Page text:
2020 Toyota Tundra Trd Pro Drivers' Notes | Suspension, Engine, Interior

2020 Toyota Tundra TRD Pro Drivers' Notes | Suspension, engine, interior

The 2020 Toyota Tundra TRD Pro is crawling into the new year with some worthwhile upgrades, but it's still the same truck we've known for a long time. Now, you can enjoy Apple CarPlay, Android Auto or Amazon Alexa on the 8-inch infotainment screen as you blast through muddy trails while taking advantage of those Fox Racing shocks, TRD springs and all-terrain tires. All the added tech is great, but the addition of Army Green to the color palette in 2020 is hands-down the best part of this year's Tundra TRD Pro. It makes the already imposing truck look even more aggressive. We love it, and we're sure truck buyers will, too. There's nothing distinctive under the hood of the TRD Pro, as it's blessed with the same 5.7-liter V8 found in any other Tundra. It makes 381 horsepower and 401 pound-feet of torque and channels that through a six-speed automatic transmission. Four-wheel drive is standard for the TRD Pro, and it accomplishes an impressively terrible 14(!) mpg combined. Unfortunately, that's about all we could manage with our week in the Tundra — using the right pedal is dangerously addictive with the TRD dual exhaust bellowing out its battle cry behind us.  Toyota loads the TRD Pro up with most of the features you might want as standard equipment, so it has a steep starting price at $54,275. With that high price, you get the 18-inch BBS forged wheels, LED headlights, TRD Pro leather-trimmed interior, JBL premium audio system and Toyota's full suite of driver assistance systems that includes niceties like adaptive cruise control, lane departure alert and auto high beams among other features. Our truck only had a few accessories on it that brought the final price up to $55,020. Editor-in-Chief Greg Migliore: The Tundra TRD Pro sounds great. The 5.7-liter V8's note funneled through the dual exhaust has character. It's low and there's a bit of rumble and growl in there. An angry thrumming was produced when I jabbed the throttle. It's forceful. Sometimes, I'd put the pedal about a quarter of the way down, let the revs build and then accelerate harder while jockeying for lane position. It sounds menacing throughout the band. The black chrome treatment is slick, too. TRD trim does a lot of material and cosmetic things for Toyotas of all shapes and sizes, and the sound the Tundra makes is one of my favorite results.  While I'm focusing primarily on the sound TRD gave the Tundra, I was impressed with the effect Toyota's performance arm has on the entire truck. The suspension is sprung nicely for both on and off-road dynamics, and the TRD Pro Army Green color makes this thing look the part of an enforcer. It's subtle and tasteful, yet in command.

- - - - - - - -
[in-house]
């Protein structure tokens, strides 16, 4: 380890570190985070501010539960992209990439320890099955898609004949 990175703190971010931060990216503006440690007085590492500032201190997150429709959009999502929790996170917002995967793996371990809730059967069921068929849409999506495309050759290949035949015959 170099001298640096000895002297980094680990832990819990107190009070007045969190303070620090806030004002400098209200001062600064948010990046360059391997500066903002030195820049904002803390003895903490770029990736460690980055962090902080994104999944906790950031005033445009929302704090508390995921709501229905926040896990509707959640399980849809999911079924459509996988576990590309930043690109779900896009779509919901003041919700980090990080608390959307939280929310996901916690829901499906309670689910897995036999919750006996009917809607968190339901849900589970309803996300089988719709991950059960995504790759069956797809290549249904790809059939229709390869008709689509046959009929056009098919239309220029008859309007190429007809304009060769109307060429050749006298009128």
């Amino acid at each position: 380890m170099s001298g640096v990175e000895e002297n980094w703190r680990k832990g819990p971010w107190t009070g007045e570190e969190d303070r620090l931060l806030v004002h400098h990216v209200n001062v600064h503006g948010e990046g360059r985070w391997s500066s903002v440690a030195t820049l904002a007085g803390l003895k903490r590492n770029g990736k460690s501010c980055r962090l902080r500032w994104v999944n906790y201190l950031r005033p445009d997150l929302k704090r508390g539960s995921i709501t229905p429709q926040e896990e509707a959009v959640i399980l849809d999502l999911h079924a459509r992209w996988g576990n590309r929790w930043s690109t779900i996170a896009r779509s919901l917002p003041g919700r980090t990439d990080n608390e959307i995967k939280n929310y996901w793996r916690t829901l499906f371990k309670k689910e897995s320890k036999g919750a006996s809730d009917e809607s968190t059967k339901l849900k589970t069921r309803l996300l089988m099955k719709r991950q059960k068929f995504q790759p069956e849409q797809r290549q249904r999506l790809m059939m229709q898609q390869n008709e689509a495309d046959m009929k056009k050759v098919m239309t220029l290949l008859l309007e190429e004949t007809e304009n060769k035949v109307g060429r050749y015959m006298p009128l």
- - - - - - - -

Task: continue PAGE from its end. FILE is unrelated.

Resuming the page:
The @Toyota Tundra TRD Pro in Army Green. I like it. TRD trim does some cool things for the Tundra. And the exhaust tuning sounds really good. @therealautoblog pic.twitter.com/Djb5j2bAqs — Greg Migliore (@GregMigliore) December 17, 2019 Assistant Editor, Zac Pamer: Toyota is finally getting around to adding Apple CarPlay and Android Auto into its infotainment systems, and this deserves some recognition. The 2020 Tundra is one of those models and it's about time as Toyota has been one of the last holdouts for implementation of the technology. It worked great on our Tundra TRD Pro tester, connecting instantly and working flawlessly the whole time. However, that's where the good stuff ends on this infotainment system. Toyota's software is still slow and behind most of the others out there. The graphics look dated, and there aren't any standout features to speak of. The interior design is similarly behind the times. The red and black TRD Pro flourishes are nice and plenty noticeable, but it doesn't fix the generally boring overall look and hard plastics. Stepping out of a new Ram 1500 and into this truck's interior will make you wonder why the Tundra costs so damn much. In a TRD Pro, some of it is forgivable because of its intended purpose as an off-road truck. Other Tundras, not so much. We've seen plenty of evidence to show a redesigned Tundra is coming, so wait it out if a competitive interior is top of mind. The current TRD Pro excels at being fun to drive, but these other sore points are where the American competitors have it nailed.